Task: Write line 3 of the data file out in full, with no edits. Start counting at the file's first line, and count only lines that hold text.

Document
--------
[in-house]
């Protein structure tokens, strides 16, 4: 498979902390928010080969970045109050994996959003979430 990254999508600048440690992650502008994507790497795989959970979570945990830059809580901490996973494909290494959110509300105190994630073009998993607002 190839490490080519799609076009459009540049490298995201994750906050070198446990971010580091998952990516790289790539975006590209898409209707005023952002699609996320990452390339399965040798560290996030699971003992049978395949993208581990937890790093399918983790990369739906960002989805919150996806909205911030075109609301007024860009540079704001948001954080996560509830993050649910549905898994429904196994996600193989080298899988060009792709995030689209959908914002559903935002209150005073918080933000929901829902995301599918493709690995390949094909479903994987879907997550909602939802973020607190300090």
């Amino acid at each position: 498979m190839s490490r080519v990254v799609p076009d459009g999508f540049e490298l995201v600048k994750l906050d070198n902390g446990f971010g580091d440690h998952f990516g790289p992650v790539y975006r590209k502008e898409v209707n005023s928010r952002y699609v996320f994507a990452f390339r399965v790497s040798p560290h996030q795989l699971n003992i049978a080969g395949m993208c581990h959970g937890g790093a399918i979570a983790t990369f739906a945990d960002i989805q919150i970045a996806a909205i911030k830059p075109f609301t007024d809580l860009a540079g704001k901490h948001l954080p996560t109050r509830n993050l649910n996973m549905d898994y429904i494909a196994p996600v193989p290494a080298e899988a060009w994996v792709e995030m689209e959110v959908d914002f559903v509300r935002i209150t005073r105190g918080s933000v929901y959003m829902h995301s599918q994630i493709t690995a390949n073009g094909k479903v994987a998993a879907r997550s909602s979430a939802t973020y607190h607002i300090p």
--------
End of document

């Amino acid at each position: 498979m190839s490490r080519v990254v799609p076009d459009g999508f540049e490298l995201v600048k994750l906050d070198n902390g446990f971010g580091d440690h998952f990516g790289p992650v790539y975006r590209k502008e898409v209707n005023s928010r952002y699609v996320f994507a990452f390339r399965v790497s040798p560290h996030q795989l699971n003992i049978a080969g395949m993208c581990h959970g937890g790093a399918i979570a983790t990369f739906a945990d960002i989805q919150i970045a996806a909205i911030k830059p075109f609301t007024d809580l860009a540079g704001k901490h948001l954080p996560t109050r509830n993050l649910n996973m549905d898994y429904i494909a196994p996600v193989p290494a080298e899988a060009w994996v792709e995030m689209e959110v959908d914002f559903v509300r935002i209150t005073r105190g918080s933000v929901y959003m829902h995301s599918q994630i493709t690995a390949n073009g094909k479903v994987a998993a879907r997550s909602s979430a939802t973020y607190h607002i300090p």